1. re: missmasala

                                that is so cool! they definitely had sprouted mung bean but it was a cold light salad, with cucumber and a little bit of spice; what you really tasted however was just the freshness of the raw mung bean, the juice inside; nothing like what I saw when I looked up 'usal' which looked relatively heavily seasoned.

                                looking at the list on that site, ya it was definitely not just thali stuff; the menu for bhojan is split into small plates, chaats, thalis, and breads. I'd love to hear your thoughts on the joint if you eat there!

                  2. re: bigjeff

                    Bhojan sounds interesting, I have some strict vegetarians coming to visit in the summer and this sounds like a perfect place to take them--I've never had Thali before--what is the difference between the 3 on their dinner menu? How do you eat this, just scoop it into the bread, like a dosa?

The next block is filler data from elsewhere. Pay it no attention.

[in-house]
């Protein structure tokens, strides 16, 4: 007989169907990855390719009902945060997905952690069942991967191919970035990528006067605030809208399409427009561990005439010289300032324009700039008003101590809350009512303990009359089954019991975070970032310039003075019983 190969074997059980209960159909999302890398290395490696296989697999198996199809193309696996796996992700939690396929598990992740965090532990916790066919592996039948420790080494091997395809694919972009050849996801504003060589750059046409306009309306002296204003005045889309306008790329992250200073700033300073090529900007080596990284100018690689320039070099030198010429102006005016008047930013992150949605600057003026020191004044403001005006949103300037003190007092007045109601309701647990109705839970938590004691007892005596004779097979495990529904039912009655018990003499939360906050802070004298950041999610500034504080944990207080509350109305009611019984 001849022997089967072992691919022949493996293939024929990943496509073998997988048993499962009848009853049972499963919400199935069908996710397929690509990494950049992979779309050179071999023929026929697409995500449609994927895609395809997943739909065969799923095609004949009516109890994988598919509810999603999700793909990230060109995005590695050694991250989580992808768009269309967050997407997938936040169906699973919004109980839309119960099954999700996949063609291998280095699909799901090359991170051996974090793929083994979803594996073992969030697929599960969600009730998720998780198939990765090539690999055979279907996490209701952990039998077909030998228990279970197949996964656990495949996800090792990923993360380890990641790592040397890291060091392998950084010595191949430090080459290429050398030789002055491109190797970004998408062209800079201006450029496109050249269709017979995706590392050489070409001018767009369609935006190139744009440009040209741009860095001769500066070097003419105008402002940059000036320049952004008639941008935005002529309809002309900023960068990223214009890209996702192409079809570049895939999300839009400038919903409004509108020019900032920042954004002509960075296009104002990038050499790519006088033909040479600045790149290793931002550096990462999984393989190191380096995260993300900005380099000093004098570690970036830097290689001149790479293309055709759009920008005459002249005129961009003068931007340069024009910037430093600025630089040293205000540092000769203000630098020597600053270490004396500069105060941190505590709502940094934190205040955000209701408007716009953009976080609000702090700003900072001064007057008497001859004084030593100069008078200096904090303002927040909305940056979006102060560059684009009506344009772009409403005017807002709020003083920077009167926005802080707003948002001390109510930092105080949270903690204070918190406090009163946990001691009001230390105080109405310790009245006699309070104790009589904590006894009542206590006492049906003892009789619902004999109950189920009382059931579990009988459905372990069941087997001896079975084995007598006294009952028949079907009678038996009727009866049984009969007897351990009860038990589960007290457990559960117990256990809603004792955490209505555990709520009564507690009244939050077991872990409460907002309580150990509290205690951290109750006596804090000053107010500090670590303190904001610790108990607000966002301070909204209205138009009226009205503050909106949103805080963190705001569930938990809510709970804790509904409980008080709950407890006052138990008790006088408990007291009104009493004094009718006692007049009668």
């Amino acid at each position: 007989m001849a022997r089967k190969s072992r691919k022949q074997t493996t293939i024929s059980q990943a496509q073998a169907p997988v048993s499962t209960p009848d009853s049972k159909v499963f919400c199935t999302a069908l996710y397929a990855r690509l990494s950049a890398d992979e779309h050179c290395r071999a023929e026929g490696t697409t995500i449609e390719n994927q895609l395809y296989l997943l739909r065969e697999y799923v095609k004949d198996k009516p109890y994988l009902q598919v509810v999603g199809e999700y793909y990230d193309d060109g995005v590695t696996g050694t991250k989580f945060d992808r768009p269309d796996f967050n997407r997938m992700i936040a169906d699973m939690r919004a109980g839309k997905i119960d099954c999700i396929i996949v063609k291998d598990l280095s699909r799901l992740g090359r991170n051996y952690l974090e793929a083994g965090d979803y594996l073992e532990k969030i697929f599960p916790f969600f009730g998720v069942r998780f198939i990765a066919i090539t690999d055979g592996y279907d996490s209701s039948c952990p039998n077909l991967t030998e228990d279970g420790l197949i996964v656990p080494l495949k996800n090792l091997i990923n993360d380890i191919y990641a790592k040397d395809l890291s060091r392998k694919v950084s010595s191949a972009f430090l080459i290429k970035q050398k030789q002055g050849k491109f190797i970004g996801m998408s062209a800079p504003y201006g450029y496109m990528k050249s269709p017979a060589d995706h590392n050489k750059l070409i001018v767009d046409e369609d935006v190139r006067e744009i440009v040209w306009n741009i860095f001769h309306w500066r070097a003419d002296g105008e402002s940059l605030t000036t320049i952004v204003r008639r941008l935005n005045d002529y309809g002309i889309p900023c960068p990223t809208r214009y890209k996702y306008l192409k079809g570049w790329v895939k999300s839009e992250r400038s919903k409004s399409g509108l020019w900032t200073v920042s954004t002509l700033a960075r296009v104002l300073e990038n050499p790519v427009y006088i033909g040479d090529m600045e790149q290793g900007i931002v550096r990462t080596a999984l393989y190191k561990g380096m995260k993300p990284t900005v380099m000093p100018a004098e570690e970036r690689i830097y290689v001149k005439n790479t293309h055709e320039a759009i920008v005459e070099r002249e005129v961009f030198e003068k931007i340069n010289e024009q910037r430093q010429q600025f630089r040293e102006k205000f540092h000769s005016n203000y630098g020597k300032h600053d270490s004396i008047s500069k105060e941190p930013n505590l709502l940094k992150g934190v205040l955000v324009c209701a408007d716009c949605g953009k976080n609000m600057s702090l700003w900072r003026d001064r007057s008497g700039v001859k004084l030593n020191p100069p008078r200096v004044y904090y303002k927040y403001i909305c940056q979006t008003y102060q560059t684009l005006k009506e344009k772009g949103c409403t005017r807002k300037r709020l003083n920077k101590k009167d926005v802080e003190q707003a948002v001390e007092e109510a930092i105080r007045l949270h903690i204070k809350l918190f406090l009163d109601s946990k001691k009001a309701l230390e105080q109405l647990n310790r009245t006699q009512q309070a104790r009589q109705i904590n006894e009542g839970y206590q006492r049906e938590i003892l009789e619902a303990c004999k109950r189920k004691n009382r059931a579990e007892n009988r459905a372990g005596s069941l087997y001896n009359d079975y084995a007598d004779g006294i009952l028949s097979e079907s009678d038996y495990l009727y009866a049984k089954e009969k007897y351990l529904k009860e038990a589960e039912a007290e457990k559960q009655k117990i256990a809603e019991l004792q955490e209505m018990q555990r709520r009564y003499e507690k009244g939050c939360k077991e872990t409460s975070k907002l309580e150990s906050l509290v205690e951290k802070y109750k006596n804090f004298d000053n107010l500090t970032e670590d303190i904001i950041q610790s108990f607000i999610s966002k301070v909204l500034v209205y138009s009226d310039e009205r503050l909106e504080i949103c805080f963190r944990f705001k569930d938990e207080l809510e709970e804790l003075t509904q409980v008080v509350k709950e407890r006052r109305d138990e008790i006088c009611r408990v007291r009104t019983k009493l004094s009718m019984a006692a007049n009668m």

If the poster has an aversion to nouvelle cuisine and likes homestyle food, can't imagine a worse suggestion for them than the Brooklyn chef spot. While I'm sure it's high quality food, I too, have a certain aversion to overwrought preperations--even if they are tasty--they kind of become tiresome, although nice to look at and photograph---and I just can't stand tiny portions like that--I find it pretentious.

                    Wish I had a good Persian to suggest, but the places I frequent are good, but not great--and I think have fallen in quality a bit over the last couple years. I've had some very good meals at Ali Baba (turkish) in the city, and the atmosphere is nice there--you didn't mention Thai, does she not like that?

                    1. re: janie

                      hey janie,

                      regarding bhojan, the thali is served in a big metal tray with about 7-8 ceramic ramekins each containing some goodies. in the middle were 4-5 diff. starches, which was amazing. you just dip some stuff, scoop some stuff, spoon some stuff . . . good times! you could probably cross-reference the thali items with the a la carte menu to figure out although the menu just lists "two entrees" as part of the thali, so it would just be veggies of the day, something like that I'm sure. definitely definitely check it out!

                2. BTW, since we've sort of hijacked your thread, I just wanted to say that it seems to me like Japanese might be the best option, as a good Japanese restaurant is usually both elegant and peaceful.

                  AFAIK the best Japanese restaurants in the city are in Manhattan. A search of the Manhattan board should yield some recs.

                  Good Luck! It's very thoughtful of you.